The outcome of the Rio+20 Sustainable Development ConferencePosted on Wednesday, July 4th, 2012 in Hot Seat Comments
The United Nations Conference on Sustainable Development (Rio+20 Conference) took place from 20 to 22 June 2012 in Rio de Janeiro, Brazil. This marked the 20th anniversary of the Rio de Janeiro United Nations Conference on Environment and Development (UNCED) of 1992 and the 10th anniversary of the 2002 Johannesburg World Summit on Sustainable Development (WSSD).
The conference agenda was divided into two main themes: (a) a green economy in the context of sustainable development poverty alleviation; and (b) the institutional framework for sustainable development. The seven areas identified for priority attention at the conference were decent jobs, energy, sustainable cities, food security and sustainable agriculture, water, oceans and disaster readiness. The expected outcome of the conference was the adoption by all participating governments of practical measures to implement sustainable development. Although a lengthy document was drafted at the conclusion of the conference, various participants were disappointed with the outcome, criticising the lack of progress made since the Earth Summit in 1992 when conventions were adopted on climate change, biodiversity and desertification (the complete outcome document is available here (http://www.uncsd2012.org/thefuturewewant.html)
The outcome document, titled ‘the future we want’ focuses on:
a) The common vision of the parties, renewing their commitment to sustainable development and the promotion of an economically, socially and environmentally sustainable future.
b) The renewal of political commitments, including reaffirming the Rio Principles of 1992 and past action plans. The parties also renewed their commitments to advance the integration, implementation and coherence of previous commitments and action plans and reaffirmed the importance of all levels of government and civil society to promote sustainable development.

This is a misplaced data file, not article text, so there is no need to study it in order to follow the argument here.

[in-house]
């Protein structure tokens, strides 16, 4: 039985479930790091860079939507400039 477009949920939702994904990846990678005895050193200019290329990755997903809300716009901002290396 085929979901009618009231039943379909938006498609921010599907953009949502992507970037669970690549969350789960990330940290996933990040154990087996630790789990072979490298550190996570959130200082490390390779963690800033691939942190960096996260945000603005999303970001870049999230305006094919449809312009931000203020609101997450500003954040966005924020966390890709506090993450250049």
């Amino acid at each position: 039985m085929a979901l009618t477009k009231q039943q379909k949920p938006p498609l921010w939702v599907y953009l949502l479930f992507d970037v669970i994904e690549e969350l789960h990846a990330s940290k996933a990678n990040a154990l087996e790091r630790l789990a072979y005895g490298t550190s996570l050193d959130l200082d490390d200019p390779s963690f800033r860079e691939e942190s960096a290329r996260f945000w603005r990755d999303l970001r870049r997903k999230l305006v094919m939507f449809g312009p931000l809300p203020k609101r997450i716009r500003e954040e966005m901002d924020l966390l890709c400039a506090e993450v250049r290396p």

c) The green economy and poverty eradication. The parties see the green economy as an important tool for achieving sustainable development, contributing to poverty eradication, sustainable economic growth, enhanced social inclusion, improved human welfare and an opportunity for employment and the creation of decent jobs. Green economy policies must be supported by an enabling environment, promote sustainable and inclusive growth, foster innovation, take into account the needs of developing countries, ensure equal contribution, enhance welfare, increase international cooperation and promote sustainable consumption and production patterns.
d) Institutional framework for sustainable development. It is important to strengthen the institutional framework for sustainable development to ensure a coherent and effective response to future challenges and to fill the gaps in the implementation of the sustainable development agenda. This requires effective governance at the local, sub-national, national, regional and global level.
e) Framework for actions and follow-ups according to the thematic and priority areas, including food security, water, energy and sustainable tourism.
f) Sustainable development goals. Currently the achievement of specific goals is evaluated according to the Millennium Development Goals. However, there is a need to draft sustainable development goals which are action-orientated, global in nature and universally applicable.
g) Means of implementation. The following are needed for the efficient implementation of commitments and action plans: significant financial resources from different sources; technology transfer to developing countries; enhanced capacity-building and international trade. Trade is seen as an important vehicle for development and sustainable economic growth. A universal, rules-based and equitable multilateral trading system plays an important role in stimulating economic growth and development. In light of the importance of meaningful trade liberalisation for growth and development, parties remain focused on addressing trade-distorting subsidies and achieving progress in trade in environmental goods and services.
Critics of the outcome of the Rio+20 Conference have labelled the conference as an ‘epic failure’, stating the conference has only been a conference to decide to have more conferences with a result being a reaffirmation of that which was achieved 20 years ago. However, those who do not view the conference as a complete failure have hailed voluntary commitments by individual countries, including the US, Indonesia, Australia and Colombia, as proof of a successful outcome. Currently 718 voluntary commitments by governments, civil society and major groups have been registered on the website of the Rio+20 Conference. These include commitments to recycle 800 000 tons of PVC per year by 2020, establishing a Master’s programme on sustainable development practice, planting a 100 million trees by 2017 and saving 1 Megawatt-hour of electricity a day (a list of all the voluntary commitments is available at (http://www.uncsd2012.org/allcommitments.html). However, the challenge now is whether parties will abide by their voluntary pledges and promises to implement sustainable development initiatives.